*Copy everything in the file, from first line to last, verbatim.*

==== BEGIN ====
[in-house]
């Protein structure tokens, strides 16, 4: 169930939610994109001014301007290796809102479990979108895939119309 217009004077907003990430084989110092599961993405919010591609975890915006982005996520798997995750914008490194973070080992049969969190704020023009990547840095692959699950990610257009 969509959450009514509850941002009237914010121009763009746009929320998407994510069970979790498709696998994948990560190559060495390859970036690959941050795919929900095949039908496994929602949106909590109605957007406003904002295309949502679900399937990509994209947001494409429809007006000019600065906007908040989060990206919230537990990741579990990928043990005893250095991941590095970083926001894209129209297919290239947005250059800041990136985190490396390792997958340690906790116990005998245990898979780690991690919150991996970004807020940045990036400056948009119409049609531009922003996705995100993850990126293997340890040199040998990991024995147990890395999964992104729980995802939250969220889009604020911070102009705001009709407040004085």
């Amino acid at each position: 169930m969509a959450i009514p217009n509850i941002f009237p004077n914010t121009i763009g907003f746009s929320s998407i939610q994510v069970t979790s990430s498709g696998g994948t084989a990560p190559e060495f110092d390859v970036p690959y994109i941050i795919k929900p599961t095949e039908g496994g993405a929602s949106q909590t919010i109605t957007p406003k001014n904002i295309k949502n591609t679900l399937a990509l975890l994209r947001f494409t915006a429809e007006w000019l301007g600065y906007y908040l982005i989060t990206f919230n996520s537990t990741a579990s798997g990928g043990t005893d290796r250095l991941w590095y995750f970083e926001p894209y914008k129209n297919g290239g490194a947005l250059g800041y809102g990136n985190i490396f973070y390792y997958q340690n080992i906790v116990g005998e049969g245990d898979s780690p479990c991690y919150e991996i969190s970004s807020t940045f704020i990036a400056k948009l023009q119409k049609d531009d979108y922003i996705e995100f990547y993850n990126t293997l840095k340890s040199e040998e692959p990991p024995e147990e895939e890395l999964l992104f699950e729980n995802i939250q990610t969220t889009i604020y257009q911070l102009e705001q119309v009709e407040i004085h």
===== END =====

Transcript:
[in-house]
């Protein structure tokens, strides 16, 4: 169930939610994109001014301007290796809102479990979108895939119309 217009004077907003990430084989110092599961993405919010591609975890915006982005996520798997995750914008490194973070080992049969969190704020023009990547840095692959699950990610257009 969509959450009514509850941002009237914010121009763009746009929320998407994510069970979790498709696998994948990560190559060495390859970036690959941050795919929900095949039908496994929602949106909590109605957007406003904002295309949502679900399937990509994209947001494409429809007006000019600065906007908040989060990206919230537990990741579990990928043990005893250095991941590095970083926001894209129209297919290239947005250059800041990136985190490396390792997958340690906790116990005998245990898979780690991690919150991996970004807020940045990036400056948009119409049609531009922003996705995100993850990126293997340890040199040998990991024995147990890395999964992104729980995802939250969220889009604020911070102009705001009709407040004085």
């Amino acid at each position: 169930m969509a959450i009514p217009n509850i941002f009237p004077n914010t121009i763009g907003f746009s929320s998407i939610q994510v069970t979790s990430s498709g696998g994948t084989a990560p190559e060495f110092d390859v970036p690959y994109i941050i795919k929900p599961t095949e039908g496994g993405a929602s949106q909590t919010i109605t957007p406003k001014n904002i295309k949502n591609t679900l399937a990509l975890l994209r947001f494409t915006a429809e007006w000019l301007g600065y906007y908040l982005i989060t990206f919230n996520s537990t990741a579990s798997g990928g043990t005893d290796r250095l991941w590095y995750f970083e926001p894209y914008k129209n297919g290239g490194a947005l250059g800041y809102g990136n985190i490396f973070y390792y997958q340690n080992i906790v116990g005998e049969g245990d898979s780690p479990c991690y919150e991996i969190s970004s807020t940045f704020i990036a400056k948009l023009q119409k049609d531009d979108y922003i996705e995100f990547y993850n990126t293997l840095k340890s040199e040998e692959p990991p024995e147990e895939e890395l999964l992104f699950e729980n995802i939250q990610t969220t889009i604020y257009q911070l102009e705001q119309v009709e407040i004085h």